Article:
5. Dose Your Day with Humor
Humor, by its nature, provides instant distance, balance and perspective, if even for a moment. As long as it’s not aimed at mocking others, it allows us to step back and take everything, including ourselves, less seriously. So practice the art of finding the ludicrous, paradoxical and nonsensical in daily events. And laughing itself is priceless. A belly laugh changes biochemistry and clears out emotional gunk like little else.

6. Be Realistic & Know Your Limits
It’s a wonderful thing to know what you can and cannot do. Wrestle your perfectionism to the ground and don’t let idealized expectations press you into doing more than you can realistically manage. Say no. Set limits. Work smart. This is especially important around holiday time, when trying too hard to do too much creates the exact opposite of the holiday feeling you’re striving for, and you morph into the cranky, resentful, martyred, overworked nightmare you swore you’d never be.

7. Manage Your Time
A corollary is to try not to over-commit. If you do, make a list and prioritize. (Just getting things out of your head and onto a piece of paper will reduce some stress.) If the list is out of control, look it over and assess what has to go – and then cancel, with apologies. Then tackle things you can finish, one at a time if at all possible. Work mindfully at it, and enjoy the satisfaction that comes with getting it done. Procrastination can be a terrible stressor – we’re always aware of what we should be doing while we’re not doing it, and it’s a real joy-killer and energy-sapper. Do a piece of it and check that sucker off!

8. When Scheduling, Give Yourself Room to Breathe
If you find yourself scheduling yourself with back to back meetings, consider the possibility that you’re an adrenaline junkie, running from appointment to appointment to feed your addiction. Leave time between things, to catch your breath, reflect on what’s next. Acquaint yourself with a calmer class of neurohormones that return you to equilibrium. Once you get out of the habit of racing, you won’t be so eager to go back to it, I promise.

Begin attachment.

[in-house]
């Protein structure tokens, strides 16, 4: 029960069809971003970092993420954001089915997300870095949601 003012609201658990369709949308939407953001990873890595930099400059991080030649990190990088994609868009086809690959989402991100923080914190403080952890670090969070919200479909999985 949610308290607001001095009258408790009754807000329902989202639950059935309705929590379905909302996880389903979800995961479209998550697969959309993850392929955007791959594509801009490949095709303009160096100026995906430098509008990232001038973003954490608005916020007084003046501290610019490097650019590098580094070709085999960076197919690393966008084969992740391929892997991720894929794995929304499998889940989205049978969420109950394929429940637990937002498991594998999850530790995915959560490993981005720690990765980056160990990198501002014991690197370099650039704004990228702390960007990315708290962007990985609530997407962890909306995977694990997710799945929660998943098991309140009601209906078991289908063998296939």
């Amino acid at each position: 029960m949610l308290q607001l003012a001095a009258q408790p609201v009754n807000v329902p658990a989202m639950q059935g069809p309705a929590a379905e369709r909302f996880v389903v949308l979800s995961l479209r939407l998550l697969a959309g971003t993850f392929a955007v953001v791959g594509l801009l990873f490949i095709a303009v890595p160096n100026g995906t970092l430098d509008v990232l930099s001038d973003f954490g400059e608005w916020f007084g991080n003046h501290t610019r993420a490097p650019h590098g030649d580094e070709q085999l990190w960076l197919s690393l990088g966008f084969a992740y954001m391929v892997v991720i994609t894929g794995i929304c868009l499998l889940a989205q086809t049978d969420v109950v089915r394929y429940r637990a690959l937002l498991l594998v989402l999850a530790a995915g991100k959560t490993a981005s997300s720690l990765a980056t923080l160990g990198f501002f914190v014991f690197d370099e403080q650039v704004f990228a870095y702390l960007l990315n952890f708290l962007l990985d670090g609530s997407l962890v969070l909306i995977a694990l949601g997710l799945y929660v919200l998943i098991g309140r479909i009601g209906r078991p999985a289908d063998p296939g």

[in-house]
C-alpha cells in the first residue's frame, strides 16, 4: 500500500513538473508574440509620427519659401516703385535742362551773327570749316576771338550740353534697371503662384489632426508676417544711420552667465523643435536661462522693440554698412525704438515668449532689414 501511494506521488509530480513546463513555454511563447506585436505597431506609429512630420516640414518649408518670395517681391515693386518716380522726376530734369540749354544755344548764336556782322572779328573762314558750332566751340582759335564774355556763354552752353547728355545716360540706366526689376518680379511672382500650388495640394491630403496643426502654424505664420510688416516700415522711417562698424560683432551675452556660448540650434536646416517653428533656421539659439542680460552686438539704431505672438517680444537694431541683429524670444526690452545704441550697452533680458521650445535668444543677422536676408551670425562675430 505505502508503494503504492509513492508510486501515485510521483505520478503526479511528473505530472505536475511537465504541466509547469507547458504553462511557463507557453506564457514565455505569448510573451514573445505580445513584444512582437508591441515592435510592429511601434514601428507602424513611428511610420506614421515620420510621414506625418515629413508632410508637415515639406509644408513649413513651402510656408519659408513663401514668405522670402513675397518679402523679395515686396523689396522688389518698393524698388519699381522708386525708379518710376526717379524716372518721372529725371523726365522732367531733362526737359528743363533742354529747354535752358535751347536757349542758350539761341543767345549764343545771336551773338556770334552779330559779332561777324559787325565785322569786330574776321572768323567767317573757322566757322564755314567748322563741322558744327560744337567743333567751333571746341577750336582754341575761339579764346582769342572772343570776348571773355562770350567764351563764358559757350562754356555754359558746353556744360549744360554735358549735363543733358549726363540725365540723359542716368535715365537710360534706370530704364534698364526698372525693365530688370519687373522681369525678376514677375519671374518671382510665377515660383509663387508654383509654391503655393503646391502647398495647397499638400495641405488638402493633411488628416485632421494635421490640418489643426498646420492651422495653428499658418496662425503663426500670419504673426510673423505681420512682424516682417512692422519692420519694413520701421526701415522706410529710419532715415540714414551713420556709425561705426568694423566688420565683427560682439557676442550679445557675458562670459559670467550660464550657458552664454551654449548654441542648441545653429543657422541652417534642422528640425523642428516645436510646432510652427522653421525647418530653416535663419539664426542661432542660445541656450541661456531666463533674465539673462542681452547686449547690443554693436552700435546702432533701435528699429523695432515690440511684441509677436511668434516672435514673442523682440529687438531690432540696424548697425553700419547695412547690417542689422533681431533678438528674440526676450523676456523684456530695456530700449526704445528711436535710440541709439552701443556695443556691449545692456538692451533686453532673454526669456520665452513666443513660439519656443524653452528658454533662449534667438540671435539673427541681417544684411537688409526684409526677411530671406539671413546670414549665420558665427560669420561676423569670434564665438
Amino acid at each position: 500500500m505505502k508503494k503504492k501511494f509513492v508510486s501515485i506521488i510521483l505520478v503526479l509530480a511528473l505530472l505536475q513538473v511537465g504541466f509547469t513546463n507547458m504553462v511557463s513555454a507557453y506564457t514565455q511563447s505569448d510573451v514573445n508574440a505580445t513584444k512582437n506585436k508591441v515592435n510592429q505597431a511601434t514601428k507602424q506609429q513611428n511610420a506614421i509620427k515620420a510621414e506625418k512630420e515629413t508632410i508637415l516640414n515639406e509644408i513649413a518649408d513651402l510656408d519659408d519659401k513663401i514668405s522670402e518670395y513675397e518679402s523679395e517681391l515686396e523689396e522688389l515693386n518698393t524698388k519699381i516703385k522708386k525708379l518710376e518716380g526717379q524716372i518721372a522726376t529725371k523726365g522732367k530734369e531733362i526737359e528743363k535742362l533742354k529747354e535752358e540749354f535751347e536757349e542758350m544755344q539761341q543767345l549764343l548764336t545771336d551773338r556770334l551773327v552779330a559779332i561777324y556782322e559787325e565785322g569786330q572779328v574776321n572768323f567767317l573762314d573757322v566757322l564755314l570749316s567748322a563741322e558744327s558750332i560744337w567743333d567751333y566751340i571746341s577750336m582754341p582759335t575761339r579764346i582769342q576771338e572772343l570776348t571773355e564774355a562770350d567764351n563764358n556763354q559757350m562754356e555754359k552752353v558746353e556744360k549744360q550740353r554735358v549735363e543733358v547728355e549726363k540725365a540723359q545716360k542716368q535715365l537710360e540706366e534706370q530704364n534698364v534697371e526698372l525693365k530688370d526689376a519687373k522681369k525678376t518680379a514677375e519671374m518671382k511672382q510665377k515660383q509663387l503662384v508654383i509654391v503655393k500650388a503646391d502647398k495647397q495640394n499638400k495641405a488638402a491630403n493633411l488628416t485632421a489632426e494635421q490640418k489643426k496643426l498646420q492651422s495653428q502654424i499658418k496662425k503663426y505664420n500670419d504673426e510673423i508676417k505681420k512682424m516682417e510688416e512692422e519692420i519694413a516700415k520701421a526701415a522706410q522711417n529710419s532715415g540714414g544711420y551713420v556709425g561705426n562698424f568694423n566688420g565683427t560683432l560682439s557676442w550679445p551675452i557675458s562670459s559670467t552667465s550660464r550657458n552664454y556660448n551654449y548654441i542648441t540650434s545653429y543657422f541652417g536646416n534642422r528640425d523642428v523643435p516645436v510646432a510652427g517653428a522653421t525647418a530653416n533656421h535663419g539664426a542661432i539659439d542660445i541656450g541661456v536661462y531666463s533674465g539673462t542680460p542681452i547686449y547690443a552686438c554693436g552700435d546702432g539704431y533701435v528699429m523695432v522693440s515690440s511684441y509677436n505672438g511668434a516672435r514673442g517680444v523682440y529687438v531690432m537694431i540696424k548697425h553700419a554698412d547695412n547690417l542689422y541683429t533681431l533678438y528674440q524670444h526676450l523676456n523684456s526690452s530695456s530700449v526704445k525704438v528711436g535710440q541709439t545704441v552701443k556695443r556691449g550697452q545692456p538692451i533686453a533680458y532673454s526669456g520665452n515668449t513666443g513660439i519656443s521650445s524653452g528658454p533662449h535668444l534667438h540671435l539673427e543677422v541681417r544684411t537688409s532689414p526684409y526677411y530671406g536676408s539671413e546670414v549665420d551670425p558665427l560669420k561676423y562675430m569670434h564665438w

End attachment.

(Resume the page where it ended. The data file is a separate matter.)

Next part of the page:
9. Throw Something Out Every Day
Useless clutter is another low level, subliminal stress-producer. And we all know how quickly a
clean surface can attract overwhelming piles of stuff.  If you commit to throwing out one or two things a day, it really helps. And if you’re one of those people who need to see your papers spread around you as you work (I am), just contain the surface area you allot to this!

10. Keep Asking Yourself if You’d Rather Be Happy or Right
A lot of stress is generated – for ourselves and others – by our need to be right, show we’re right,  prove we’re right. And really, so what if we establish we’re right? We cleanse our psychic palate and de-gunk our day by letting go of an issue and moving on. Mind you, this is not the same as being a chump. It’s about taking care of ourselves, and therein lies right relationship, clear focus and, yes, happiness.

11. Don’t Be Proud – Get Support When the Chips are Down
Sometimes talking things out with someone you trust will allow you to safely acknowledge your feelings, let off some steam, get you away from circular thinking and rearrange your mislaid perspective. Sometimes, friends even have helpful advice to give. Sometimes, they actually stop us from doing something really dumb.
 
12. Practice Staying in the Moment
By mindfully going about your day, putting your awareness into what you are doing at the
moment, you will be using even mundane, everyday activities as the focus of meditation, and simple as it sounds, you will regain peace and balance. Yes, peeling potatoes can be a route to spiritual attainment and inner peace!

13. Notice Little Moments of Beauty and Sweetness
This sounds hokey but it works. Notice beauty around you and take a moment to breathe it in... same with a smile, a gracious act, a loving gesture. Practicing gratitude for these lovely bits and pieces of daily life is a potent way to de-stress, and it’s contagious, too.

Health Journeys Elves’ 12 Days of Guided Imagery
to Combat Holiday Burn-out

  1. Relaxation & Wellness - Belleruth Naparstek
  2. Relieve Stress - Belleruth Naparstek
  3. Guided Self-Hypnosis to Free Yourself from Procrastination - Traci Stein
  4. Relaxation & Recovery - Chris Theriault
  5. General Wellness - Belleruth Naparstek
  6. Healthful Sleep - Belleruth Naparstek
  7. Breathe to Beat the Blues - Amy Weintraub
  8. Gifts of Presence - Lynn Newman
  9. Healthy Self Esteem - Traci Stein
  10. Guided Meditations for Busy People - Bodhipaksa
  11. The Joy of Eating Well - Andrew Weil & Carolyn Ross
  12. Alcohol and Other Drugs - Belleruth Naparstek

And a partridge in a pear tree.

Health Journeys Elves

AKA the Health Journeys Staff.

More in this category: « The Art of Self-Love